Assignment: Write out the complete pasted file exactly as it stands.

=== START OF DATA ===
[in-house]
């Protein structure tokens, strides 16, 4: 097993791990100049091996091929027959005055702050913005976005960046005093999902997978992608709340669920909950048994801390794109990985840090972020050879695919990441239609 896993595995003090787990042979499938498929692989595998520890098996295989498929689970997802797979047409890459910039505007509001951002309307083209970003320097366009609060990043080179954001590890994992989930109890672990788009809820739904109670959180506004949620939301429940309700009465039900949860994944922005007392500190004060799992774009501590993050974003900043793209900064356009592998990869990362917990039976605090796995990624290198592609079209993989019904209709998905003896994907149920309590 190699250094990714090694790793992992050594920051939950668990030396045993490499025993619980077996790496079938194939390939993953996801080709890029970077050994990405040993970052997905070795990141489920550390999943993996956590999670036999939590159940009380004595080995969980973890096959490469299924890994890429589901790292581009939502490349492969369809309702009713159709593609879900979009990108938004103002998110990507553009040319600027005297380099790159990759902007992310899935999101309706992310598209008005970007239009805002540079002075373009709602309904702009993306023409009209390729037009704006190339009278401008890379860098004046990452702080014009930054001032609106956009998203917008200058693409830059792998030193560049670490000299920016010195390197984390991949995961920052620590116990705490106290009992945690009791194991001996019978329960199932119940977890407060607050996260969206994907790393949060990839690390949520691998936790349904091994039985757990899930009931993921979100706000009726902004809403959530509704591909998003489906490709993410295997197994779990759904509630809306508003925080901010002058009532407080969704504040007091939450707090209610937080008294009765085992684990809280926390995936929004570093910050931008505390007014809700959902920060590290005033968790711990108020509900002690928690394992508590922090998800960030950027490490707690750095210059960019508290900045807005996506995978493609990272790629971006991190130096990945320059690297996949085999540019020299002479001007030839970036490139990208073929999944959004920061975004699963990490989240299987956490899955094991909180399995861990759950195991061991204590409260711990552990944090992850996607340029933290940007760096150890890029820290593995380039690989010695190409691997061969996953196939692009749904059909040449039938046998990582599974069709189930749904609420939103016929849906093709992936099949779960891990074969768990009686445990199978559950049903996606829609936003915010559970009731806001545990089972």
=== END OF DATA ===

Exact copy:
[in-house]
């Protein structure tokens, strides 16, 4: 097993791990100049091996091929027959005055702050913005976005960046005093999902997978992608709340669920909950048994801390794109990985840090972020050879695919990441239609 896993595995003090787990042979499938498929692989595998520890098996295989498929689970997802797979047409890459910039505007509001951002309307083209970003320097366009609060990043080179954001590890994992989930109890672990788009809820739904109670959180506004949620939301429940309700009465039900949860994944922005007392500190004060799992774009501590993050974003900043793209900064356009592998990869990362917990039976605090796995990624290198592609079209993989019904209709998905003896994907149920309590 190699250094990714090694790793992992050594920051939950668990030396045993490499025993619980077996790496079938194939390939993953996801080709890029970077050994990405040993970052997905070795990141489920550390999943993996956590999670036999939590159940009380004595080995969980973890096959490469299924890994890429589901790292581009939502490349492969369809309702009713159709593609879900979009990108938004103002998110990507553009040319600027005297380099790159990759902007992310899935999101309706992310598209008005970007239009805002540079002075373009709602309904702009993306023409009209390729037009704006190339009278401008890379860098004046990452702080014009930054001032609106956009998203917008200058693409830059792998030193560049670490000299920016010195390197984390991949995961920052620590116990705490106290009992945690009791194991001996019978329960199932119940977890407060607050996260969206994907790393949060990839690390949520691998936790349904091994039985757990899930009931993921979100706000009726902004809403959530509704591909998003489906490709993410295997197994779990759904509630809306508003925080901010002058009532407080969704504040007091939450707090209610937080008294009765085992684990809280926390995936929004570093910050931008505390007014809700959902920060590290005033968790711990108020509900002690928690394992508590922090998800960030950027490490707690750095210059960019508290900045807005996506995978493609990272790629971006991190130096990945320059690297996949085999540019020299002479001007030839970036490139990208073929999944959004920061975004699963990490989240299987956490899955094991909180399995861990759950195991061991204590409260711990552990944090992850996607340029933290940007760096150890890029820290593995380039690989010695190409691997061969996953196939692009749904059909040449039938046998990582599974069709189930749904609420939103016929849906093709992936099949779960891990074969768990009686445990199978559950049903996606829609936003915010559970009731806001545990089972």